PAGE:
Episode 7 already? Wow. It’s time for The Struggling Archaeologist’s Guide to Getting Dirty to introduce its newest treasure- “Holy Crackpot Theory Batman!”
I hope you’re ready, because this amount of awesome-ness couldn’t be contained in a mere half hour. This is going to be a 58 minute episode folks! That’s right, once you get me started on Ancient Egypt I just do not shut up. Of course, when I don’t shut up I don’t always think straight- as was clearly the case when I stated that Thutmose III was Queen Hatshepsut’s son (what an idiot right?). So DISCLAIMER: I do really know that he was only a step-son, born to one of Hatshepsut’s husband’s (Thutmose II) secondary wives Iset. I mean, like DUH, right?
So I’ll leave the jabbering for the podcast. If you have any cool insight into anything Ancient Egypt send me an email at email@example.com, or leave a comment on our facebook page! And don’t forget you can listen to or download the podcast on iTunes, Podbean, or Stitcher, huzzah!
And for your viewing pleasure, here are some pictures of mummies from the royal family of everybody’s favorite Technicolor coat wearing vizier, Yuya! They’re like the English monarchy of Ancient history (if Nefertiti is Diana, does that make Tut and Ankhesenamun like William and Kate?) As you can probably tell, this episode was most likely just another excuse for me to talk about mummies. mwahahahahaha (evil laugh)!
The mummies of Yuya (left) and Tuya (right), I mean is it me or does he not look like Charlton Heston?
King Amenhotep III’s statue and mummy. I think it looks like his mummy is giggling about something…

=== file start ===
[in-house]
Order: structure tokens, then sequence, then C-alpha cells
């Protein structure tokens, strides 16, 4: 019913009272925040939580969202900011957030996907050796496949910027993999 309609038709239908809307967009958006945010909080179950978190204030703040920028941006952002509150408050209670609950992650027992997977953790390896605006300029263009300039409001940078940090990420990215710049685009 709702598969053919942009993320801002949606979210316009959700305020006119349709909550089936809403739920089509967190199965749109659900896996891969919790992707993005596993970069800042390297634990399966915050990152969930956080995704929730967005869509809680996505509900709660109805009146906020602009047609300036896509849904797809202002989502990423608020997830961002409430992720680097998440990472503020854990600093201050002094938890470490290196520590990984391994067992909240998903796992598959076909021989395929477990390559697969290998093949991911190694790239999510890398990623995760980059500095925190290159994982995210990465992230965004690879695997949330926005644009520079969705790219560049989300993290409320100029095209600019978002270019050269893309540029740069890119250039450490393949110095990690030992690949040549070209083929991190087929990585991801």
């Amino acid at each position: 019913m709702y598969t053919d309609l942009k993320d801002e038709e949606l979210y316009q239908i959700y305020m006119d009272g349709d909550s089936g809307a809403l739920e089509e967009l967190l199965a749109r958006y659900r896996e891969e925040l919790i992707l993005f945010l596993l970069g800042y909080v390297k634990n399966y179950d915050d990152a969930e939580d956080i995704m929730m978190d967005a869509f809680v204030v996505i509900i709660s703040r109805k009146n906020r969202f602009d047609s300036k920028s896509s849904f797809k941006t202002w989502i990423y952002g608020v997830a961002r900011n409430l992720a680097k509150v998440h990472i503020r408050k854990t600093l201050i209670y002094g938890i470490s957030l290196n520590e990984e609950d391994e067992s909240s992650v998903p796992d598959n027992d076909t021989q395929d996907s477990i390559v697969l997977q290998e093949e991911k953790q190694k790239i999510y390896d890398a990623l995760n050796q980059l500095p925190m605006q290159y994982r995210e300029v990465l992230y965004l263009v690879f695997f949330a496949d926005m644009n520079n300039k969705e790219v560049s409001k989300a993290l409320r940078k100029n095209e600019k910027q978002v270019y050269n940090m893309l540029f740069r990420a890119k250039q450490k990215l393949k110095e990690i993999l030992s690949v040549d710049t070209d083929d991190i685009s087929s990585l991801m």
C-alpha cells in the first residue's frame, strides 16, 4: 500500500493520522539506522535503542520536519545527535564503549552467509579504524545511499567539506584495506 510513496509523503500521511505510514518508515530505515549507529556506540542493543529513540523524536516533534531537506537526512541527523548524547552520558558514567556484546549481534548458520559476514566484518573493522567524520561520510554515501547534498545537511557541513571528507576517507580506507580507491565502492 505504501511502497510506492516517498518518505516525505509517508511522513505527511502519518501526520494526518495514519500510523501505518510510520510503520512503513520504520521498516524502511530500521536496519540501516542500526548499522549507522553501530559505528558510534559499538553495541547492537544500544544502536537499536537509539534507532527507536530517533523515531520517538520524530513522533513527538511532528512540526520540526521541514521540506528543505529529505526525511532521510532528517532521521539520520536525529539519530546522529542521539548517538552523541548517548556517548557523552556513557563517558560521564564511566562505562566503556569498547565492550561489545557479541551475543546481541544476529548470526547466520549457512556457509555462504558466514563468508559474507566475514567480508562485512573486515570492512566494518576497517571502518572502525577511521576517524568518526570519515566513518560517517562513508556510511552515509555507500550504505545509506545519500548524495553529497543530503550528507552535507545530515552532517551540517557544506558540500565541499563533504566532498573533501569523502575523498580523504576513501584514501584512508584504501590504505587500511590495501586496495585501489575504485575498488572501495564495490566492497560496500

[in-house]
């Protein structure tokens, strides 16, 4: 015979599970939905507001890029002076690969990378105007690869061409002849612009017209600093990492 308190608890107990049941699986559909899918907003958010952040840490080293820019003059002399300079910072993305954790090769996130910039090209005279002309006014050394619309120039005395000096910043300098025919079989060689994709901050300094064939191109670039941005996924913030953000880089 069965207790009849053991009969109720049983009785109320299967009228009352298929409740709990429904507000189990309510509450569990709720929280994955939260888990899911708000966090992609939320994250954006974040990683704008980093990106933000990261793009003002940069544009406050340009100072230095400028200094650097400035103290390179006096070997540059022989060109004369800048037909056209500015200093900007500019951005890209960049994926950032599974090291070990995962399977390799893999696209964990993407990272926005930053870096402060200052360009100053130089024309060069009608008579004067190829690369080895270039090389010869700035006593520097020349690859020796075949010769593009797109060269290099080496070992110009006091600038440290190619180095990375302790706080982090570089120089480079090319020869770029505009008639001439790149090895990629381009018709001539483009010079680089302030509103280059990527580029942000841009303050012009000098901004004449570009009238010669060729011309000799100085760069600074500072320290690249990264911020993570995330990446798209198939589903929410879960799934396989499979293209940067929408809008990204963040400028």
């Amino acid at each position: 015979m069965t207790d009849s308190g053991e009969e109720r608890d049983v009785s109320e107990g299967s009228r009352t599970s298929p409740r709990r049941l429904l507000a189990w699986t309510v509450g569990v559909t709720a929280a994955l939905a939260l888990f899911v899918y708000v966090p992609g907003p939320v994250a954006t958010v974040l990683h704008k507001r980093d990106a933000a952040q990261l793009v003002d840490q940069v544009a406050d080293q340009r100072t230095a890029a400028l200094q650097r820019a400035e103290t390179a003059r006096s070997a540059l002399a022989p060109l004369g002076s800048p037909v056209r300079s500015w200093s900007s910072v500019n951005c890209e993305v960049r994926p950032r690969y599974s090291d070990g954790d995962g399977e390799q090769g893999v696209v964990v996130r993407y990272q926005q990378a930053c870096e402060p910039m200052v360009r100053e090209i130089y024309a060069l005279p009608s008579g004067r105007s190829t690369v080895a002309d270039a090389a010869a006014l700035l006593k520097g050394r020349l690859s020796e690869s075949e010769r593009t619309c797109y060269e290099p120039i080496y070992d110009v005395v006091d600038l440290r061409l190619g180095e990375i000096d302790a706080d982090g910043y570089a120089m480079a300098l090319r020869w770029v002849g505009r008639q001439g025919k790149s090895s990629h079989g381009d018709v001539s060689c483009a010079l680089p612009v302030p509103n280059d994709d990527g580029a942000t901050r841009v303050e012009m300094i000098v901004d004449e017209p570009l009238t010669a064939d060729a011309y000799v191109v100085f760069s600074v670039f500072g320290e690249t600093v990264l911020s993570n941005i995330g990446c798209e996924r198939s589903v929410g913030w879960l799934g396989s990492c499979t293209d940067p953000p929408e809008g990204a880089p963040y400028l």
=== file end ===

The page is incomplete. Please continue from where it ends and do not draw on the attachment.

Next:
Queen Tiye, daughter of Yuya and Tuya and wife of King Amenhotep III. Girl, you work that hurr!
King Akhenaten (aka Amenhotep IV) and Queen Nefertiti. They were most likely both children of Amenhotep III and Tiye. Identifying their mummies is still a challenge, though the mummy from Valley of the Kings tomb KV55 seen above has been cautiously identified as Akhenaten- though there are objections stemming from geneticists. Some argue that a mummy known as the “Younger Lady” is none other than Nefertiti, but that has yet to be confirmed either. Here’s a happy inscription of Akhenaten and either Nefertiti or one of their daughters worshipping the sun God Aten!
Notice in this and the two sculptures above the more realistic style of art. This was a huge departure from the way pharaohs and Queens had been depicted in the past. Even though we see it as a more realistic style, it’s still theorized that Akhenaten (who appears to have quite the hourglass figure and very distinctive facial features in these depictions), may have been instructing his artists to imbue him with these features because he thought they made him appear more like the human form of the Sun God Aten- the God he had elevated above all others in the Egyptian pantheon and declared the only true God.
Finally, we have King Tutankhamun (aka Tutankhaten) and his lovely wife Ankhesenamun (aka Ankhesenpaaten). Tut was the son of Akhenaten and either Nefertiti or another of Akhenaten’s wives, possibly a woman named Kiya. Ankhesenamun was the 3rd of 6 daughters born to Akhenaten and Nefertiti. As royal husband and wife/brother and sister the pair were depicted happily on many reliefs, but their marriage was probably not the picnic it’s made out to be. When Tut died at 19 yrs old he was buried with the mummified bodies of two still-born daughters, believed to be his and Ankhesenamun’s children. After he died she may have been married to his successor, the (by this time quite older) Pharoah and former vizier Aye. But knowing that Tut’s lineage had made many enemies in Egypt she wrote to a Hittite king asking for help, and a ticket out of Egypt. Sadly, the prince sent by the King never made it and Ankhesenamun was never heard from again… There are several mummies suspected of being the young Queen, but none have been positively identified. This is where the royal lineage of Yuya and Tuya stops, and the age of the Ramessids begins…
Enjoy the episode folks, McNiven OUT!